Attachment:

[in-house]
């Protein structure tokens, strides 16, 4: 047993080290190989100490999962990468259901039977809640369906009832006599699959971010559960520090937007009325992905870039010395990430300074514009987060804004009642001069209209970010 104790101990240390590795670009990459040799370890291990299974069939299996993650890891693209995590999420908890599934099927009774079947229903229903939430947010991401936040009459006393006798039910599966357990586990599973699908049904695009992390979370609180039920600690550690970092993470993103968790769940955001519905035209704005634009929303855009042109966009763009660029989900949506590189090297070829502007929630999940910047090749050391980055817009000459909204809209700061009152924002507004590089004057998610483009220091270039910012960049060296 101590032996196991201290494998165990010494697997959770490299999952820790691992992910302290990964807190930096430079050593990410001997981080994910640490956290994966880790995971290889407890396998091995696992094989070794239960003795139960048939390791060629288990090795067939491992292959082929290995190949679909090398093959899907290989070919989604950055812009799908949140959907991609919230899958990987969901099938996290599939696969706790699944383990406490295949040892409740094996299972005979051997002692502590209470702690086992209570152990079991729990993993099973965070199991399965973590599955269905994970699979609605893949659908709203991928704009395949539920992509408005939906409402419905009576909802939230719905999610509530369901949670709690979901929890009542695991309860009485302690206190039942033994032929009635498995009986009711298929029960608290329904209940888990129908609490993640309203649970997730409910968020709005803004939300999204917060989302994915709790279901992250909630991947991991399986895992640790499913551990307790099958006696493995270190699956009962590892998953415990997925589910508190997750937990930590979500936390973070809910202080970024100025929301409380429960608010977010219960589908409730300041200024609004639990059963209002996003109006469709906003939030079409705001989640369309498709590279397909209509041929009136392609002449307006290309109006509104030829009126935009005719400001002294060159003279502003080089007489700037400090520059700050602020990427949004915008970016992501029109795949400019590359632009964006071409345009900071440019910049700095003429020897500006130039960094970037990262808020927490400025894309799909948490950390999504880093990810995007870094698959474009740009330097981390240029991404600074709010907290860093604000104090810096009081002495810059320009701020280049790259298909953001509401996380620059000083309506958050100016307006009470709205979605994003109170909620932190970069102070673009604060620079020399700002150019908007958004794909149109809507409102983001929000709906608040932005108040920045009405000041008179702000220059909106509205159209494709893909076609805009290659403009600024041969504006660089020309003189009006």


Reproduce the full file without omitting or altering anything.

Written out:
[in-house]
């Protein structure tokens, strides 16, 4: 047993080290190989100490999962990468259901039977809640369906009832006599699959971010559960520090937007009325992905870039010395990430300074514009987060804004009642001069209209970010 104790101990240390590795670009990459040799370890291990299974069939299996993650890891693209995590999420908890599934099927009774079947229903229903939430947010991401936040009459006393006798039910599966357990586990599973699908049904695009992390979370609180039920600690550690970092993470993103968790769940955001519905035209704005634009929303855009042109966009763009660029989900949506590189090297070829502007929630999940910047090749050391980055817009000459909204809209700061009152924002507004590089004057998610483009220091270039910012960049060296 101590032996196991201290494998165990010494697997959770490299999952820790691992992910302290990964807190930096430079050593990410001997981080994910640490956290994966880790995971290889407890396998091995696992094989070794239960003795139960048939390791060629288990090795067939491992292959082929290995190949679909090398093959899907290989070919989604950055812009799908949140959907991609919230899958990987969901099938996290599939696969706790699944383990406490295949040892409740094996299972005979051997002692502590209470702690086992209570152990079991729990993993099973965070199991399965973590599955269905994970699979609605893949659908709203991928704009395949539920992509408005939906409402419905009576909802939230719905999610509530369901949670709690979901929890009542695991309860009485302690206190039942033994032929009635498995009986009711298929029960608290329904209940888990129908609490993640309203649970997730409910968020709005803004939300999204917060989302994915709790279901992250909630991947991991399986895992640790499913551990307790099958006696493995270190699956009962590892998953415990997925589910508190997750937990930590979500936390973070809910202080970024100025929301409380429960608010977010219960589908409730300041200024609004639990059963209002996003109006469709906003939030079409705001989640369309498709590279397909209509041929009136392609002449307006290309109006509104030829009126935009005719400001002294060159003279502003080089007489700037400090520059700050602020990427949004915008970016992501029109795949400019590359632009964006071409345009900071440019910049700095003429020897500006130039960094970037990262808020927490400025894309799909948490950390999504880093990810995007870094698959474009740009330097981390240029991404600074709010907290860093604000104090810096009081002495810059320009701020280049790259298909953001509401996380620059000083309506958050100016307006009470709205979605994003109170909620932190970069102070673009604060620079020399700002150019908007958004794909149109809507409102983001929000709906608040932005108040920045009405000041008179702000220059909106509205159209494709893909076609805009290659403009600024041969504006660089020309003189009006």